Africa lacks a formal, region-wide framework for collaboration among surveillance programmes initiated by various countries on the continent. The consequences of a lack of a regional framework for collaborative surveillance of AMR include difficulty in tracking emerging resistance challenges; identifying, characterising and containing new antibiotic threats; and in systematically comparing and evaluating the success of national resistance containment activities.

It is good to acknowledge the effort of African Centre for Disease Control and African Society for Laboratory Medicines funded by Fleming Funds, but a lot more need to be done and with more urgency to tackle AMR on the continent.

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Proposed strategies to combat AMR in Africa

In view of the above challenges, there is an urgent need for a collaborative effort from policymakers, partners, and stakeholders in the public health sector to develop targeted capacity-building interventions in areas such as AMR surveillance, laboratory services, quality control of test reagents and protocols, effective medicines regulation and rational use of medicines.

Bloom Public Health proposes the following strategies to combat AMR in Africa:

The development of comprehensive national policies and plans to prevent and combat AMR: Taking into account national health and medicines policies, Government authorities need to develop and implement comprehensive AMR policies and strategies that limit the emergence and spread of resistant germs.

Strengthening clinical laboratory capacity: Strategies to ensure the quality of laboratory test results are crucial to the success of surveillance initiatives. Laboratories need to have procedures for ongoing assessment of the quality of test reagents and test performance. Participation in national and/or external quality assurance (EQA) programmes are essential.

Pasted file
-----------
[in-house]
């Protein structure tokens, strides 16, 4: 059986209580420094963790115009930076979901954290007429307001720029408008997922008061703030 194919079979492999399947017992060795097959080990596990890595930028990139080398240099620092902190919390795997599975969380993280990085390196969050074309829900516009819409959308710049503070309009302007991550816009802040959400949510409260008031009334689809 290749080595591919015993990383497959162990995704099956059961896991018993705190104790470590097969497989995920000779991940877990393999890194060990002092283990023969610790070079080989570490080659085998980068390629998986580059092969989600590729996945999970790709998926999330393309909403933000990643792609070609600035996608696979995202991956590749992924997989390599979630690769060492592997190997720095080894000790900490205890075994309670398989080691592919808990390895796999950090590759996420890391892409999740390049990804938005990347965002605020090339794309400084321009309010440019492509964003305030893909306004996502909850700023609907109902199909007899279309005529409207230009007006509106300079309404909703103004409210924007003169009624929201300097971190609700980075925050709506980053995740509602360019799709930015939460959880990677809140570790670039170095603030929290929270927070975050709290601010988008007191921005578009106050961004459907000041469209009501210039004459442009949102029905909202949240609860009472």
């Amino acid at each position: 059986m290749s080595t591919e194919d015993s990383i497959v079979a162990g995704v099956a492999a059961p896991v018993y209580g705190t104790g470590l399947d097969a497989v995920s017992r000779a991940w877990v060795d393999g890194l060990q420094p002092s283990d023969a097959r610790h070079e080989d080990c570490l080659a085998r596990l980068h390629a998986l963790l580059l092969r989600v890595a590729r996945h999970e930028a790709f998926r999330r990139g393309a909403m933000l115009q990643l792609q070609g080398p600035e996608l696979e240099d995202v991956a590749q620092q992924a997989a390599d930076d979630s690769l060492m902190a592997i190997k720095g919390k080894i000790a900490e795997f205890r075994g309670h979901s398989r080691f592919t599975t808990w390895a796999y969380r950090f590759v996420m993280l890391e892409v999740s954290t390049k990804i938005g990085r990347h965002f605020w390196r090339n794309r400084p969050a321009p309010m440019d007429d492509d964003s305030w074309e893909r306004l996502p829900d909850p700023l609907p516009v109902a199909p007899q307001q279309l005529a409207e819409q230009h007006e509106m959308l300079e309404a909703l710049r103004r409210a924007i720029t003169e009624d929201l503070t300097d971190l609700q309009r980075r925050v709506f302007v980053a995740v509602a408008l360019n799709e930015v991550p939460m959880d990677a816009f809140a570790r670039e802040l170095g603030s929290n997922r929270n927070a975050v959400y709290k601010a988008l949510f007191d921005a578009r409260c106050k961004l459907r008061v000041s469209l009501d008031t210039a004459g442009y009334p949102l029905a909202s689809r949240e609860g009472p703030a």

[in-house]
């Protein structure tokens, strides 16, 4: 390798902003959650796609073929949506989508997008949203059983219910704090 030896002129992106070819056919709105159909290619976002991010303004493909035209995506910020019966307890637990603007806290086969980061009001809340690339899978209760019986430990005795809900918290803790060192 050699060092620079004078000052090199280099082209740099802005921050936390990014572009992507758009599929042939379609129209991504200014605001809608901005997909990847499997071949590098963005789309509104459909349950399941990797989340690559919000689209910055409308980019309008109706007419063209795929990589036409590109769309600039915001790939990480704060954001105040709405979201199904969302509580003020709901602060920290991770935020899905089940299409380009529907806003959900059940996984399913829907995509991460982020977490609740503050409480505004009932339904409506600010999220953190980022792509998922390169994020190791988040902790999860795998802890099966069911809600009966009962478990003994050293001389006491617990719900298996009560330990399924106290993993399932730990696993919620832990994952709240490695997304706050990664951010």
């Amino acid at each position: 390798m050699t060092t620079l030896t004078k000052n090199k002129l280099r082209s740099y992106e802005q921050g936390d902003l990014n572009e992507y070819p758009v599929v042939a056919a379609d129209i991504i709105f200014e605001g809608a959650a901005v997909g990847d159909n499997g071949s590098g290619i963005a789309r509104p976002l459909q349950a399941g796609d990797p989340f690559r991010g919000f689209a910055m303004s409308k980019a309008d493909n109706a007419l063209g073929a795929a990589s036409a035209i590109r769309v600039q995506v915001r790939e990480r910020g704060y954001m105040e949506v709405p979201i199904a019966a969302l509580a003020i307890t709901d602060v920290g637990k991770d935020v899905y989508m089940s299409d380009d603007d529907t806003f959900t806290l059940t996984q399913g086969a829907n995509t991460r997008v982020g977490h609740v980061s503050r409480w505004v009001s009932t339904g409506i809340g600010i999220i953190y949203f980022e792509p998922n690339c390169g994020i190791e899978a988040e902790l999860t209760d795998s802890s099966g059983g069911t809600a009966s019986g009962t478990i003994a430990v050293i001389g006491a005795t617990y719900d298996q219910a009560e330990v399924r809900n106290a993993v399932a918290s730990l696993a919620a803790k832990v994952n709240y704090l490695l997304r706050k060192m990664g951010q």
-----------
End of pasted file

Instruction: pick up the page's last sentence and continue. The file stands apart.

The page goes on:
This can be achieved through public and private partnerships. For example, Bloom Public Health has been at the forefront of strengthening and building laboratory capacity across Africa and over the last few months channelled its expertise in providing technical assistance to laboratories and institutions.

Strengthening national medicines regulatory capacities: This is essential to limit the health and safety risks of the populace to substandard, falsified labelled, and counterfeit medical products. The quality of medicines circulating within the national pharmaceutical markets should be monitored in order to prevent smuggling and use of substandard/counterfeit antimicrobials that may contribute to increasing AMR.

Combating the crisis of AMR in Africa will require the collaborative effort of public health practitioners, law enforcement, professional associations, NGOs, private sector, and other relevant authorities. Urgent and coordinated action at all levels is crucial to curb the uncontrolled rise of resistant germs that threaten lives and waste limited resources, ensuring the preservation of antimicrobials for future generations.